While Nancy Astor's 1919 victory at the polls—making her the first female member of British Parliament—figures prominently in narratives of women's political progress in Britain, the taunt thrown at her while she was campaigning at the Barbican earlier that year, “It's your face that is carrying you through!” figures nowhere in discussions of women's entry into formal political life there. Astor's rejoinder, “No, it's the heart behind it,” points to a tension in her candidacy and subsequent political career that is characteristic of modern celebrity: between the superficial and the genuine, the artificial and the authentic. This text describes how a “film star” and “a personality,” rarely seen by contemporaries as a politician in any masculine sense, successfully publicized the democratic elements of her persona in order to make privilege more palatable in the age of universal suffrage.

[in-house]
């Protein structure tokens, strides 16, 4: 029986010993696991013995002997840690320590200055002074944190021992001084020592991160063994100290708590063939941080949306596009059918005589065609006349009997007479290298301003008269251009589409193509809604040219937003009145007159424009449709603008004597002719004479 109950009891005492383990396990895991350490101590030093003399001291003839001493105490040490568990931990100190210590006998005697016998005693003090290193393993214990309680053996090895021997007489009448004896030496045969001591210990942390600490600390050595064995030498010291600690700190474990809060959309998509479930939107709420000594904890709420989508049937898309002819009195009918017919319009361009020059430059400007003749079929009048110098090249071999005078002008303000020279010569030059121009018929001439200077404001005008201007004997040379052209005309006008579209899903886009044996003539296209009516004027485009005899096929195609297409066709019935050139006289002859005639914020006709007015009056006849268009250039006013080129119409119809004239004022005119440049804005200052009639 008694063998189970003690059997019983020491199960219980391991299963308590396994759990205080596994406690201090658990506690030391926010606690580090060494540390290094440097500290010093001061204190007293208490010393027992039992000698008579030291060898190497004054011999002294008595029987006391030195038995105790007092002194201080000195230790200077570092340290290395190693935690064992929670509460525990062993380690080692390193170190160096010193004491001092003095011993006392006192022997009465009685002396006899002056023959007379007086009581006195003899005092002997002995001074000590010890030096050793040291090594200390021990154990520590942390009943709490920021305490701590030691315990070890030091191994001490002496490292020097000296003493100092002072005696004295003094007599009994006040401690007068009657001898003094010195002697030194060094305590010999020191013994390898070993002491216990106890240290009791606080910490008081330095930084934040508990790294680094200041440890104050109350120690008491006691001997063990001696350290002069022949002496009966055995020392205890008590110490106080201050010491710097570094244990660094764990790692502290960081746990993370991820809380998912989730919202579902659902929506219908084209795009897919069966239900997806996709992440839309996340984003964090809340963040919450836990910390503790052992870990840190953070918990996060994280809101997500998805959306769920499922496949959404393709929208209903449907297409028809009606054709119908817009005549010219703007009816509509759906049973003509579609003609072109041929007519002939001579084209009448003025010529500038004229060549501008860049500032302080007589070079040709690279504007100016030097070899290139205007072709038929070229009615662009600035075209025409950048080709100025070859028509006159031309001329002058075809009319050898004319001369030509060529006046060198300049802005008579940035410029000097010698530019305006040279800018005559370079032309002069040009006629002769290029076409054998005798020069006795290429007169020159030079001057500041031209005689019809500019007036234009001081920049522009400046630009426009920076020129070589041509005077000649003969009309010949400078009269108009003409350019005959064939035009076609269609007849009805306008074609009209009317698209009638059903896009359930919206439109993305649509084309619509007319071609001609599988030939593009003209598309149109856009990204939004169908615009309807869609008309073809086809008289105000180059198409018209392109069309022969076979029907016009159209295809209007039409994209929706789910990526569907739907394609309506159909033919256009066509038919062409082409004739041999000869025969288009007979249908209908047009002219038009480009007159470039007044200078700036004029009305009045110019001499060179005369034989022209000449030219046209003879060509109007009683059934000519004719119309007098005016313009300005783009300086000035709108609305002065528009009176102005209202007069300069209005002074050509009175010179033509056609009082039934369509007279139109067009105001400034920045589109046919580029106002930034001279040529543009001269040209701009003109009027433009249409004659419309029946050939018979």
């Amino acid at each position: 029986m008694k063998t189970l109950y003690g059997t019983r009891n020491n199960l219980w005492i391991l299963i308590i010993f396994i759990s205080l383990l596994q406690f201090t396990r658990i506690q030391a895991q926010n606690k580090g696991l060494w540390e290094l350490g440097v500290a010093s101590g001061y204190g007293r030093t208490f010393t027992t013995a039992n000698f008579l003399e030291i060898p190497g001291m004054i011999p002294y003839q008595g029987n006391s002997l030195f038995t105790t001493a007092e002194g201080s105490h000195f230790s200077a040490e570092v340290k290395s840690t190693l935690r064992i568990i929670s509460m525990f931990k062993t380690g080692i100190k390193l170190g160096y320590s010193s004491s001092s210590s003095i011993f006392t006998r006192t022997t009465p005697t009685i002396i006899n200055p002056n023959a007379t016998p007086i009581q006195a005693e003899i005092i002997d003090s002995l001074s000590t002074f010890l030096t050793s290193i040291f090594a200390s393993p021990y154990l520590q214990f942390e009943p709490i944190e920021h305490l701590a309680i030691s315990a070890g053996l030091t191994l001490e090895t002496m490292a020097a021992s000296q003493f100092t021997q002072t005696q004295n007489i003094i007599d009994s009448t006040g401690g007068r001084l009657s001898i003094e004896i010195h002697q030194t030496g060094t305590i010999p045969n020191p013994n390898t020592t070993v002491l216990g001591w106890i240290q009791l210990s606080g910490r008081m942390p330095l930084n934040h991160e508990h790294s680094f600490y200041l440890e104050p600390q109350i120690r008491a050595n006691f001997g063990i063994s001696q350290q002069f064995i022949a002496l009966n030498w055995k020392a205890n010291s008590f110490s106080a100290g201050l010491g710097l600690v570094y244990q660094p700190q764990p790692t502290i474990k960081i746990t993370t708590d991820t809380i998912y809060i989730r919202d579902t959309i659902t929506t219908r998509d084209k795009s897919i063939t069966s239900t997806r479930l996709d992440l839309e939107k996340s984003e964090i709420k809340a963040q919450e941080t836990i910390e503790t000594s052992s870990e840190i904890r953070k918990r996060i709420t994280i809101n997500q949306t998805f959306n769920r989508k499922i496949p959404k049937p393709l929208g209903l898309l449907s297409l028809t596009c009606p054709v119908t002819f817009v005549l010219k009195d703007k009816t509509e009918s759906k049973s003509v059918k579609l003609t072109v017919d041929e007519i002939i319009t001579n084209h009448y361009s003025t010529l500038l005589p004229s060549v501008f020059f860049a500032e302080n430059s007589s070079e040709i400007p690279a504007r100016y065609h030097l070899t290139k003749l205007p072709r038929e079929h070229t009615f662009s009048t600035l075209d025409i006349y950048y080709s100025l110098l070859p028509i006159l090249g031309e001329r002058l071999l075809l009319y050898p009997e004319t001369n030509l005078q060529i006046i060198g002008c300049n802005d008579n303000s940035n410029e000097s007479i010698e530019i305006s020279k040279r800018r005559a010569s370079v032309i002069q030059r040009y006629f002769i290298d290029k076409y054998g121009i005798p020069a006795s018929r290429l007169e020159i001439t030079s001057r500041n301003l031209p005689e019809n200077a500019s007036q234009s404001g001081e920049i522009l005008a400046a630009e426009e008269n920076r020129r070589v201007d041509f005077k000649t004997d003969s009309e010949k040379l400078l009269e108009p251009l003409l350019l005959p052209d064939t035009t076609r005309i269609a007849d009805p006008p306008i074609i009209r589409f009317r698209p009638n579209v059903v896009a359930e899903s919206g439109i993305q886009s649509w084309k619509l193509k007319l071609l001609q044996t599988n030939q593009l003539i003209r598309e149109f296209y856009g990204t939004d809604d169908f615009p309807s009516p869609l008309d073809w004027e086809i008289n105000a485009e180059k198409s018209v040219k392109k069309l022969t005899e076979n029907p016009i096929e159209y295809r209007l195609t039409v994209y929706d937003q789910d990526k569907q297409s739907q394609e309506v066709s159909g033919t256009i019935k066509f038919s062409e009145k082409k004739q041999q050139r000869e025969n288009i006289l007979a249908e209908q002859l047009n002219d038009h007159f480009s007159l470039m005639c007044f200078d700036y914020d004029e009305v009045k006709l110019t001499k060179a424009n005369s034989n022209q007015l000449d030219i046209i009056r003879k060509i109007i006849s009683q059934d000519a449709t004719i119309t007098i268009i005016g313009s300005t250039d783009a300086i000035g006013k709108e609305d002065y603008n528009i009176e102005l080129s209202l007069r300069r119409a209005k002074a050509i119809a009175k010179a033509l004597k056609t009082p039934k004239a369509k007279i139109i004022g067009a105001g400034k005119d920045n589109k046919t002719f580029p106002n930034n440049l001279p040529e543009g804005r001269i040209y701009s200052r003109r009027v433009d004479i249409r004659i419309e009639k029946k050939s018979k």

December 1, 1919, was a momentous day in the lower house of the British Parliament, for that was when its first female member, Nancy Witcher Langhorne Astor, took her seat as Coalition Unionist member for the Sutton Division of Plymouth. Astor's introduction to the House of Commons followed weeks of press speculation on questions of national significance: If she were elected, what would she wear? Would she wear a hat? If so, would she remove it as required of male members? And would she bow or curtsy as she approached the Bar?1 These and many other pressing issues would be addressed in the ink spilt in the British and American press describing Astor's introduction into the House. Much copy was expended on descriptions of her “neat black tailor-made costume and white silk blouse, with the collar turned outside,” and her “crown-shaped toque of black velvet,” described by the correspondent for the Manchester Guardian as “quite Portia-like.”2